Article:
Innovation. Business model disruption. Pivot. Have you heard these terms often enough yet? They represent critical concepts to actually creating and delivering change. However, most of the time we just pay them lip service, while avoiding the gory details that provide insight into what actually goes right and wrong in the pursuit of innovation. Rogers Business Forum sat down with Greg Dubejsky, Director of Corporate Engagement at MaRS Discovery District, to chat about small business innovation.
Tell us about yourself and your role with MaRS Discover District.
I’m an engineering physicist by training, who somehow wound up going into business and brand building with P&G. After some really unique experiences on the Gillette business, including running their global innovation capability from Boston, I brought my family (wife & 2 young kids) back to Toronto in 2016 to build a new innovation capability for TD bank. Shortly after that, MaRS made me an offer to join them, in an effort to create a deeper corporate innovation practice. My current role at MaRS is as the Director of Corporate Engagement – where my focus is to build long term strategic partnerships with corporations that want to build stronger innovation capacity. I work with these companies to help them dock with the MaRS ecosystem and collaborate with our startups, our partners, and our broader network of innovators.
What should be the first steps when building an innovation strategy, and why is building this foundation so important for aspiring and existing business owners?
Innovation can be a big shiny buzzword, but it doesn’t have to be. The core to any innovation strategy is to be deliberate in your purpose. Know what you’re trying to do, and why – start with your ‘strategic intent’, and make sure that it’s grounded in a core understanding of the customer/consumer (i.e. real person) problem you’re trying to solve. I’ve seen a lot of smart people and businesses try to start with the answer (we have this great technology!) and then force fit it to a problem, with mediocre results. When you can get clear on an actual human need or job to be done, you have a much richer pool of insight to draw from to create a solution that address this on all levels (functional, emotional, social); (I’ve written an article that gives some further thoughts on this, here)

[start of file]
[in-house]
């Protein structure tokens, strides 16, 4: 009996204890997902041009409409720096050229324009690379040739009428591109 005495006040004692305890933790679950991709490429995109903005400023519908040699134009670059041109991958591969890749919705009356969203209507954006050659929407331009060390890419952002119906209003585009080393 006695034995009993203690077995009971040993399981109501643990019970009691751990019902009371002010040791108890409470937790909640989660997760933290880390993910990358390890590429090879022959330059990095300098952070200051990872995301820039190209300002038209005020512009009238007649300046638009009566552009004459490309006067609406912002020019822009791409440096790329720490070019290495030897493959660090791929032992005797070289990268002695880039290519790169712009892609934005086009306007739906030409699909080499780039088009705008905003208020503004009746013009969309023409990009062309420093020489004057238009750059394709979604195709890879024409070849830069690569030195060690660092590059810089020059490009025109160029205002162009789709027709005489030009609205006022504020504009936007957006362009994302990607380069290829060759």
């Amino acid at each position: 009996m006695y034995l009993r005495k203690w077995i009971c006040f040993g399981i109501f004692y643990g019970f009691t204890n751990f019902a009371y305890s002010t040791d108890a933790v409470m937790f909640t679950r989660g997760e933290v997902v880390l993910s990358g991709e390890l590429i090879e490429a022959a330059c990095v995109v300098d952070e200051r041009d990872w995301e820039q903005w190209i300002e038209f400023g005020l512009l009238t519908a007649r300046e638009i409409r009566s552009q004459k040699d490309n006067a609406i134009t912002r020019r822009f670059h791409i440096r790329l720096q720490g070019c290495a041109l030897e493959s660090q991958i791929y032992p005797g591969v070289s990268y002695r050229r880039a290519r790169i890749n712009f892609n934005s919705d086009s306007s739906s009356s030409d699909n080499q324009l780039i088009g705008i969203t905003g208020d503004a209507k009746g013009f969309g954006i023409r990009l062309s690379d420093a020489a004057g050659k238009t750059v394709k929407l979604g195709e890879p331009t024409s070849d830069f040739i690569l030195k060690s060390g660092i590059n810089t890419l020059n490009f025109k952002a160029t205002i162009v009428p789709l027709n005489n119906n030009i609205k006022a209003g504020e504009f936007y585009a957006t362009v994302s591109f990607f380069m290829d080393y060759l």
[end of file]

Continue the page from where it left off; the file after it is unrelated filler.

Starting with a clear intent of what you want to achieve, and being open to how to get there, is foundation for any business – whether it be in a massive corporation, or for an entrepreneur getting started.
We hear a lot about business models, but in your experience – what makes them so impactful to small business success?
A business model is a very powerful concept, because it provides a shorthand way of encapsulating all the key parameters that impact a given business and how they interrelate. I like to distill it down to 3 or 4 big elements – what’s in it for you? (e.g. how do you make $$); what’s in it for them? (e.g. who are your customers, why would they care about your offering); and what people/processes/relationships are critical to making this happen?
Using a tool like the business model canvas is also powerful, because it forces you to distill down to the key elements that will really cause your business to sink or swim. For a small business this can be critical – you have so many unique issues to manage on a day to day basis that it’s easy to get lost in the small issues while the bigger ones remain elusive.
What is your advice for entrepreneurs who struggle with how to innovate even though there are no new ideas in their business strategy?
Starting a new business is incredibly difficult – but there are a lot of resources available to try and help. Meetup groups, innovation centers, accelerators, incubators…these can offer a lot of advice on the nuts and bolts of getting a business up and running, and also help build a strong network with other entrepreneurs. For those trying to ‘do something new’ to spark new customer interest, etc., keep in mind that ‘new for new’s sake’ isn’t usually of interest to customers. You need to strive to understand what they really want out of your business, and then try to make it as easy as possible for them to make the choice. People buy an end benefit, not a product or feature – so find a way to articulate your end benefit in a way that they can understand with the least amount of attention possible.
Lastly, you’ll be speaking in the upcoming “Promoting Innovation – How and when to drive change in your small business” webinar. What are you most looking forward to discussing with the entrepreneurial community?
I get to meet with entrepreneurs and intrapreneurs each and every day, and I love it. Selfishly, it helps me learn and expand my own understanding of different business models and marketing strategies. For this particular webinar, I’m looking forward to telling the story of my time innovating in a large company, and showing that the principles that support innovation are relevant in companies of any size.
Join the conversation with Greg during our Webinar on Wednesday, August 23, 2017 from 1:00 pm – 2:00 pm EDT. For registration details, click here.